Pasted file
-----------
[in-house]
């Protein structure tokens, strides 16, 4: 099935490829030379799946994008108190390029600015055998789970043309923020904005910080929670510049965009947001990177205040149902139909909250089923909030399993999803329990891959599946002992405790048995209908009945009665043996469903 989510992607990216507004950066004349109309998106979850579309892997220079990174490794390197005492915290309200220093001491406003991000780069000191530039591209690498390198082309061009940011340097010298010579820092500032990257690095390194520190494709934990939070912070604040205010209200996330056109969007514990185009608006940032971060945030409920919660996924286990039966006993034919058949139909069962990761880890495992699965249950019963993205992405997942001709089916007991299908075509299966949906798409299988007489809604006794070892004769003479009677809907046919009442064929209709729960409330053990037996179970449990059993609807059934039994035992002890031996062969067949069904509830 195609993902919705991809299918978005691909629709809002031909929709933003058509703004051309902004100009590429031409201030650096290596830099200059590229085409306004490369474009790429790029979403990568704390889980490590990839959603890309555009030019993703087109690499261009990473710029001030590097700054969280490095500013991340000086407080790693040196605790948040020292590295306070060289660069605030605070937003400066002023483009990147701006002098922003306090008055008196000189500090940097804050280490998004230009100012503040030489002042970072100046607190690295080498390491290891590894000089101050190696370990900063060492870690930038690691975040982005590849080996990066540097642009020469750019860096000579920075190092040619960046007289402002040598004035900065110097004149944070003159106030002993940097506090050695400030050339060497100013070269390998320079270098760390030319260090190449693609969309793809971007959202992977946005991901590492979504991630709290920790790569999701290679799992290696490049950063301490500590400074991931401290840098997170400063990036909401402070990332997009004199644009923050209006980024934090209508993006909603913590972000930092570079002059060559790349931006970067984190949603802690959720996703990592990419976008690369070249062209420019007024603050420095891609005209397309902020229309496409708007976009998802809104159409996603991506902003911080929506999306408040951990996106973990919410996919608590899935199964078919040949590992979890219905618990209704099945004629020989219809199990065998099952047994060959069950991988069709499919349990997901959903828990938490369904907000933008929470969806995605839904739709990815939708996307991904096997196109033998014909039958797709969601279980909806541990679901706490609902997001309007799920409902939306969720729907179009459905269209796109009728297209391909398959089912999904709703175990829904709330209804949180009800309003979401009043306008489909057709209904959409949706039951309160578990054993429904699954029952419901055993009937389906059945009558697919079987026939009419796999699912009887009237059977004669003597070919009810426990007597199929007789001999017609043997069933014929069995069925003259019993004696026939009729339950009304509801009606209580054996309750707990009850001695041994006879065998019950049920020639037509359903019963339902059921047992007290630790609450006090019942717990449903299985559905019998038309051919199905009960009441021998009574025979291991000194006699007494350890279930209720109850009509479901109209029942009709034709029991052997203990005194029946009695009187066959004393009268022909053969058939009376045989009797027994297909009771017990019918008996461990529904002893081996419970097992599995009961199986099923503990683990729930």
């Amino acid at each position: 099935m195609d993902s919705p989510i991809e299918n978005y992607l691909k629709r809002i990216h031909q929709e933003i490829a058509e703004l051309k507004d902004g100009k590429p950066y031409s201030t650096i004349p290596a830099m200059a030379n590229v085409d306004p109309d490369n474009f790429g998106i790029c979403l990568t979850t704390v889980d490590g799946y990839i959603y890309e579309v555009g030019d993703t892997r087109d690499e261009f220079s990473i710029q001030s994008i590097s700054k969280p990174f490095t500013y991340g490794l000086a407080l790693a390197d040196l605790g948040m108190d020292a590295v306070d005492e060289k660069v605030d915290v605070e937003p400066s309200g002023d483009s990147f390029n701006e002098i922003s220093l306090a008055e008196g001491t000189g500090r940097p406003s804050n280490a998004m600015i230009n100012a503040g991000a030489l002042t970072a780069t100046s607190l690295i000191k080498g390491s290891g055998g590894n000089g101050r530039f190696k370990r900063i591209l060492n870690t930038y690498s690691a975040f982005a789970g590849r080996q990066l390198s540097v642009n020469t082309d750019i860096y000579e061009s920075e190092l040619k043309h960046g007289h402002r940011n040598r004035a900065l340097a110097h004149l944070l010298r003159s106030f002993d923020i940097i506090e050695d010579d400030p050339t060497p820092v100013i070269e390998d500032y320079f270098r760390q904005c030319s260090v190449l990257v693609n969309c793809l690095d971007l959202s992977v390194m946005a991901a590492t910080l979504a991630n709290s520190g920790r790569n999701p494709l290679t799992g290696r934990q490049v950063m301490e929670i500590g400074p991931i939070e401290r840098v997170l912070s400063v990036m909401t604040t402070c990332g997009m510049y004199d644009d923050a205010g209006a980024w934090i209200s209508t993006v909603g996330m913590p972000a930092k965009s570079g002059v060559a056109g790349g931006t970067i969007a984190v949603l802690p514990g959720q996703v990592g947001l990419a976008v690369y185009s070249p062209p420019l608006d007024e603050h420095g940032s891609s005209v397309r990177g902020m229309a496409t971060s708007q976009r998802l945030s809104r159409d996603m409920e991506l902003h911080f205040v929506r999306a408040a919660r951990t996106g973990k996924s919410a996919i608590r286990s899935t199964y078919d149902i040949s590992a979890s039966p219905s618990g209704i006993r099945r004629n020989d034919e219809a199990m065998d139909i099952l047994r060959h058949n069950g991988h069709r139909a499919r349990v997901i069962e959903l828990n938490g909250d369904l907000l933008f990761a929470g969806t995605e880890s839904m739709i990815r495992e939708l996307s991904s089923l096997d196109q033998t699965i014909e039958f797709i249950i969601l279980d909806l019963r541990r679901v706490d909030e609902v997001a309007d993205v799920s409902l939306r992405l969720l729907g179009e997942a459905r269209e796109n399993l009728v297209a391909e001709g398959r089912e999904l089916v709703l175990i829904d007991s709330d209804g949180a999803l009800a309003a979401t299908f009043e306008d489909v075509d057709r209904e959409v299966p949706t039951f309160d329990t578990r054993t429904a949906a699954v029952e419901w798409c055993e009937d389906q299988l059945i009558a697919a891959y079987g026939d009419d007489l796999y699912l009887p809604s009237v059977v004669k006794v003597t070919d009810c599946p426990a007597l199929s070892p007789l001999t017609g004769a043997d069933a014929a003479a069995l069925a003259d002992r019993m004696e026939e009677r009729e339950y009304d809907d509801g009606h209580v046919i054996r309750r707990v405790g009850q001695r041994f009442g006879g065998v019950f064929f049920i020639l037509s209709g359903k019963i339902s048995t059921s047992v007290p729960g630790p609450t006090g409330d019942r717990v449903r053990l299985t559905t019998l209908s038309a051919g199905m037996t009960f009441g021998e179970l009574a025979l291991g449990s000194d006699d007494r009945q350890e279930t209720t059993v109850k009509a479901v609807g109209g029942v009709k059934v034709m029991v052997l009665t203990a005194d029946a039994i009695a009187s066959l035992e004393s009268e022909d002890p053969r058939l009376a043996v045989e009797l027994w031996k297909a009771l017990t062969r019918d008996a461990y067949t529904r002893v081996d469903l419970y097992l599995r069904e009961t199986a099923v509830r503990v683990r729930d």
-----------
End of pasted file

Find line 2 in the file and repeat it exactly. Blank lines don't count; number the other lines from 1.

């Protein structure tokens, strides 16, 4: 099935490829030379799946994008108190390029600015055998789970043309923020904005910080929670510049965009947001990177205040149902139909909250089923909030399993999803329990891959599946002992405790048995209908009945009665043996469903 989510992607990216507004950066004349109309998106979850579309892997220079990174490794390197005492915290309200220093001491406003991000780069000191530039591209690498390198082309061009940011340097010298010579820092500032990257690095390194520190494709934990939070912070604040205010209200996330056109969007514990185009608006940032971060945030409920919660996924286990039966006993034919058949139909069962990761880890495992699965249950019963993205992405997942001709089916007991299908075509299966949906798409299988007489809604006794070892004769003479009677809907046919009442064929209709729960409330053990037996179970449990059993609807059934039994035992002890031996062969067949069904509830 195609993902919705991809299918978005691909629709809002031909929709933003058509703004051309902004100009590429031409201030650096290596830099200059590229085409306004490369474009790429790029979403990568704390889980490590990839959603890309555009030019993703087109690499261009990473710029001030590097700054969280490095500013991340000086407080790693040196605790948040020292590295306070060289660069605030605070937003400066002023483009990147701006002098922003306090008055008196000189500090940097804050280490998004230009100012503040030489002042970072100046607190690295080498390491290891590894000089101050190696370990900063060492870690930038690691975040982005590849080996990066540097642009020469750019860096000579920075190092040619960046007289402002040598004035900065110097004149944070003159106030002993940097506090050695400030050339060497100013070269390998320079270098760390030319260090190449693609969309793809971007959202992977946005991901590492979504991630709290920790790569999701290679799992290696490049950063301490500590400074991931401290840098997170400063990036909401402070990332997009004199644009923050209006980024934090209508993006909603913590972000930092570079002059060559790349931006970067984190949603802690959720996703990592990419976008690369070249062209420019007024603050420095891609005209397309902020229309496409708007976009998802809104159409996603991506902003911080929506999306408040951990996106973990919410996919608590899935199964078919040949590992979890219905618990209704099945004629020989219809199990065998099952047994060959069950991988069709499919349990997901959903828990938490369904907000933008929470969806995605839904739709990815939708996307991904096997196109033998014909039958797709969601279980909806541990679901706490609902997001309007799920409902939306969720729907179009459905269209796109009728297209391909398959089912999904709703175990829904709330209804949180009800309003979401009043306008489909057709209904959409949706039951309160578990054993429904699954029952419901055993009937389906059945009558697919079987026939009419796999699912009887009237059977004669003597070919009810426990007597199929007789001999017609043997069933014929069995069925003259019993004696026939009729339950009304509801009606209580054996309750707990009850001695041994006879065998019950049920020639037509359903019963339902059921047992007290630790609450006090019942717990449903299985559905019998038309051919199905009960009441021998009574025979291991000194006699007494350890279930209720109850009509479901109209029942009709034709029991052997203990005194029946009695009187066959004393009268022909053969058939009376045989009797027994297909009771017990019918008996461990529904002893081996419970097992599995009961199986099923503990683990729930």